The MetroLink Red and Blue lines were never intended as an endpoint. These lines are the foundation of a more useful system. Transit benefits accrue faster and to more people when the network expands. 21 years after opening, MetroLink remains primarily an east / west system. The Northside/Southside line is like the roof over the foundation – it gets the region much closer to a complete system.

Natural Bridge TOD before_after{envisioning a new future for a Natural Bridge station in North City}

MetroLink expansion is not a gamble. Light rail works in communities across the country. It stabilizes and increases adjacent property values, it gets people to work and school, it shortens commutes and lowers transportation costs. Light rail focuses development in existing communities where other infrastructure, both physical and social, already exists.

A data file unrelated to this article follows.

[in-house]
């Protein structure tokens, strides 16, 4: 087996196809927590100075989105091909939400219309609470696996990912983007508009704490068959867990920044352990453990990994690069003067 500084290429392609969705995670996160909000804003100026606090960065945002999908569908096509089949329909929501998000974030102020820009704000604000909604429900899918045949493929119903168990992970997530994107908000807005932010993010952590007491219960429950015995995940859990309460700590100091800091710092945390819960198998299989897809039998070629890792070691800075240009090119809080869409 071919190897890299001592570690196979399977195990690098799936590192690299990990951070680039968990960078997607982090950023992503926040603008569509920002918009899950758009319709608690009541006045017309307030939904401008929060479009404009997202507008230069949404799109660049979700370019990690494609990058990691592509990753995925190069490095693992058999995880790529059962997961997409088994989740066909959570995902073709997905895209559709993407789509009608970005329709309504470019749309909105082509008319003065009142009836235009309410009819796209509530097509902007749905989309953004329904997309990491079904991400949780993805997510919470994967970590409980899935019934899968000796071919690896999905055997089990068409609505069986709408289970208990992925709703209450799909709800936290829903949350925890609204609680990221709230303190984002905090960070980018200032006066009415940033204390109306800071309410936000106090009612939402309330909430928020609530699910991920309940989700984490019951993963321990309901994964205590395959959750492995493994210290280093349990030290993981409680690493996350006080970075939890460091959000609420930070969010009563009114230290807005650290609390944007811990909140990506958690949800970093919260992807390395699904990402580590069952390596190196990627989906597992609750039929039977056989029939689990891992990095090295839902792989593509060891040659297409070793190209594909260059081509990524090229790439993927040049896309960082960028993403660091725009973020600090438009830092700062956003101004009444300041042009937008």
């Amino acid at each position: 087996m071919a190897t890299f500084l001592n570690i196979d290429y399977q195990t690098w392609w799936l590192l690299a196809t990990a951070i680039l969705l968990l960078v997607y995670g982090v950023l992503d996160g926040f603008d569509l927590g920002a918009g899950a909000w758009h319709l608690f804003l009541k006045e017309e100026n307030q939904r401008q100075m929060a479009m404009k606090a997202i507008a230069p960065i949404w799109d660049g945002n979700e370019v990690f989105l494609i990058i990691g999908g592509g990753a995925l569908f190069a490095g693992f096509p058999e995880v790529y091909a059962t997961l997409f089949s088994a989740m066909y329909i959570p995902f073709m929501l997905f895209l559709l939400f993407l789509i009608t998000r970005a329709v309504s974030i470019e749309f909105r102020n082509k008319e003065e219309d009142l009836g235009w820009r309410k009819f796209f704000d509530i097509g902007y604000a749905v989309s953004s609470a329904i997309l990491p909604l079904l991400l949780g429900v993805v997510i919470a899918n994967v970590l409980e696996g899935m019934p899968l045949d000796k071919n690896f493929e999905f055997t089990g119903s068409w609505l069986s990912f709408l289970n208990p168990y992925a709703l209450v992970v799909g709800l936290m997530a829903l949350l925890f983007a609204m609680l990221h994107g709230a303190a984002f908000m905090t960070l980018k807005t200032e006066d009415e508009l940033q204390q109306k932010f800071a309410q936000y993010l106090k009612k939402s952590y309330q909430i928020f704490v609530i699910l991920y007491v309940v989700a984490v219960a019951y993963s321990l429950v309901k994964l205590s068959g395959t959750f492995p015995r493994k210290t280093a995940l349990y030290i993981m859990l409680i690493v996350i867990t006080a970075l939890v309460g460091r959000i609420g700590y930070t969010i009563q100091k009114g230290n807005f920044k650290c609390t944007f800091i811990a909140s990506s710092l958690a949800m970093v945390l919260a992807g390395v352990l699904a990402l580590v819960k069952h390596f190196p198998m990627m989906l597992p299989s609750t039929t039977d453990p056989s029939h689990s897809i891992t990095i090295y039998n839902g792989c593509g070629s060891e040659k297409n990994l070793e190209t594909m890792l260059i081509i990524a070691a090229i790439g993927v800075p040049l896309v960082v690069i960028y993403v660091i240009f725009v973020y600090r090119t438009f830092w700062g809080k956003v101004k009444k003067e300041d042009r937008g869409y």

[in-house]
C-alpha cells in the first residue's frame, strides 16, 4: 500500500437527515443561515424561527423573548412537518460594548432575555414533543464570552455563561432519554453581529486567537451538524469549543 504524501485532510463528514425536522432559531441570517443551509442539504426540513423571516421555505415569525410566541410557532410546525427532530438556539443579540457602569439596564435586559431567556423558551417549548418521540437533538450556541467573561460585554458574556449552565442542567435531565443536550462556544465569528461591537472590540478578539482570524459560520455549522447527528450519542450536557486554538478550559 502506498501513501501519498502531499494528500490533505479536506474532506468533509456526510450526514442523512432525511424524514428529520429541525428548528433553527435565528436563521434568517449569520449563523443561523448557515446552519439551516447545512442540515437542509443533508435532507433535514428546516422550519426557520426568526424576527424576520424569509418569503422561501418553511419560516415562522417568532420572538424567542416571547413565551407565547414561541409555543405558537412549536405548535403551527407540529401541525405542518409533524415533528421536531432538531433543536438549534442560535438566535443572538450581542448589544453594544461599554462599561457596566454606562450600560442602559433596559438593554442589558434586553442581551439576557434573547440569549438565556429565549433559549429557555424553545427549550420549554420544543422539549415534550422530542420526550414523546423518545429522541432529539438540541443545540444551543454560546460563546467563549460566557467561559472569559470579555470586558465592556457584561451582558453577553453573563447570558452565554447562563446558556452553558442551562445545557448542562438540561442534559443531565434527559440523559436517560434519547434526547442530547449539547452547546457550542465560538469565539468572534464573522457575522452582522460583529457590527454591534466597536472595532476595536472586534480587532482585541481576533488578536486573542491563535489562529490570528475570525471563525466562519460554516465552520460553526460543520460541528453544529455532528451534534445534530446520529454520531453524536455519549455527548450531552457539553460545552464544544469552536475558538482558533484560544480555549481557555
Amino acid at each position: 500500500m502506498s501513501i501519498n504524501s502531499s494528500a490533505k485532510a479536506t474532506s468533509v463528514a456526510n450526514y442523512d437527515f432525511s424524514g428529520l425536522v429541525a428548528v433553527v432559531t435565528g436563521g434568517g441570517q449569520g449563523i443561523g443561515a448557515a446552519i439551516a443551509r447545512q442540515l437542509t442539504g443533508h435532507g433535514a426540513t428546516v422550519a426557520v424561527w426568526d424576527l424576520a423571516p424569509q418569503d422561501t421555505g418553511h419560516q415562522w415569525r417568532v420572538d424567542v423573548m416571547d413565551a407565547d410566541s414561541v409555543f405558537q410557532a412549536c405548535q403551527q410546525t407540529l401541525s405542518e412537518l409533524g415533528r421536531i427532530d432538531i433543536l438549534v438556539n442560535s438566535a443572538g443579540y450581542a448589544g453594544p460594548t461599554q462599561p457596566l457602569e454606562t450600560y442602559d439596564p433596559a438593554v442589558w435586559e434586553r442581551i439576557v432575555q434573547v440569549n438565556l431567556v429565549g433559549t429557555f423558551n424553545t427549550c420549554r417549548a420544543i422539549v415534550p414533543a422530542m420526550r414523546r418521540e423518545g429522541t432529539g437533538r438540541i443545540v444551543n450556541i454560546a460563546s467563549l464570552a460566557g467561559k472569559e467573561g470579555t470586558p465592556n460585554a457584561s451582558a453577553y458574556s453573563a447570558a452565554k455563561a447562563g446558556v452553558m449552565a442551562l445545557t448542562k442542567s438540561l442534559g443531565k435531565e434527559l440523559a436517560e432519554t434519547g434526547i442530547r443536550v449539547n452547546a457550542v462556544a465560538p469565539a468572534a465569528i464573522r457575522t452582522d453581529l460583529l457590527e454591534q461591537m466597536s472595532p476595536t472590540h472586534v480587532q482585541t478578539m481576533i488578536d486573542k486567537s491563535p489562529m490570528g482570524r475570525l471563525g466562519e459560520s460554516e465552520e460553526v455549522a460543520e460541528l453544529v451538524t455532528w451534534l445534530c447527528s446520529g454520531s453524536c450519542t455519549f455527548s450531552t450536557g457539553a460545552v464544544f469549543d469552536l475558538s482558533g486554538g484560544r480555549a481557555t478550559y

A good transit system provides people with an essential transportation option. A great system moves people to prefer transit over driving. We don’t have a great system, but Northside/Southside MetroLink is the right investment, and building it will be a quantum leap forward towards a quality network, connecting tens of thousands of new people to where they want to go each day.

Northside/Southside MetroLink TOD - St. Louis, MO{mapping area around a possible Kingshighway station in North City}